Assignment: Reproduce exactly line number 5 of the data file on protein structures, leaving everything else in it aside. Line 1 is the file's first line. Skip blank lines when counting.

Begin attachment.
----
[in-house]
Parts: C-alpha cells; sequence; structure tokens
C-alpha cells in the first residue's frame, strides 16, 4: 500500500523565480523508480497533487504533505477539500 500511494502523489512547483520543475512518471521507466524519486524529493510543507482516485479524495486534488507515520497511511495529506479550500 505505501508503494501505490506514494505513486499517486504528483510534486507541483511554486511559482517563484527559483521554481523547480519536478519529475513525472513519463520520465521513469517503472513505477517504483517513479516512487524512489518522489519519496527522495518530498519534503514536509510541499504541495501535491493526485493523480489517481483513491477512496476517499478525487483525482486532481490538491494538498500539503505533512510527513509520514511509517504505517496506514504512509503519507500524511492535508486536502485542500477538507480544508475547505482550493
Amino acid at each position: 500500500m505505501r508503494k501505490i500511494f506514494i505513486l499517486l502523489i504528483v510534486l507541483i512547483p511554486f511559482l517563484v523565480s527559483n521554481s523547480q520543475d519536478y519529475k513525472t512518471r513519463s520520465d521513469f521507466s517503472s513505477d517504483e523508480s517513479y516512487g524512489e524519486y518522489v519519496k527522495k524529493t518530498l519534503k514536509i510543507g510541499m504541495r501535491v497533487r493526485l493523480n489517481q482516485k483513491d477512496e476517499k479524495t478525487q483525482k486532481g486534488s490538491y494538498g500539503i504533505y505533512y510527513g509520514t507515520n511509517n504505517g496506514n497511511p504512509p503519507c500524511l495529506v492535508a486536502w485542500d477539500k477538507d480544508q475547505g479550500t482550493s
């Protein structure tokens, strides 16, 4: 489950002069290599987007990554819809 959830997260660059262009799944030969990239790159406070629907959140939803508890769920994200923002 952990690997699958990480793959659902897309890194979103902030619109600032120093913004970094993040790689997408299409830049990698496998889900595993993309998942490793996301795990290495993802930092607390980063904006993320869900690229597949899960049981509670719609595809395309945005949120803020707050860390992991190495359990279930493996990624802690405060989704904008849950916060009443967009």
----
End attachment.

């Protein structure tokens, strides 16, 4: 489950002069290599987007990554819809 959830997260660059262009799944030969990239790159406070629907959140939803508890769920994200923002 952990690997699958990480793959659902897309890194979103902030619109600032120093913004970094993040790689997408299409830049990698496998889900595993993309998942490793996301795990290495993802930092607390980063904006993320869900690229597949899960049981509670719609595809395309945005949120803020707050860390992991190495359990279930493996990624802690405060989704904008849950916060009443967009």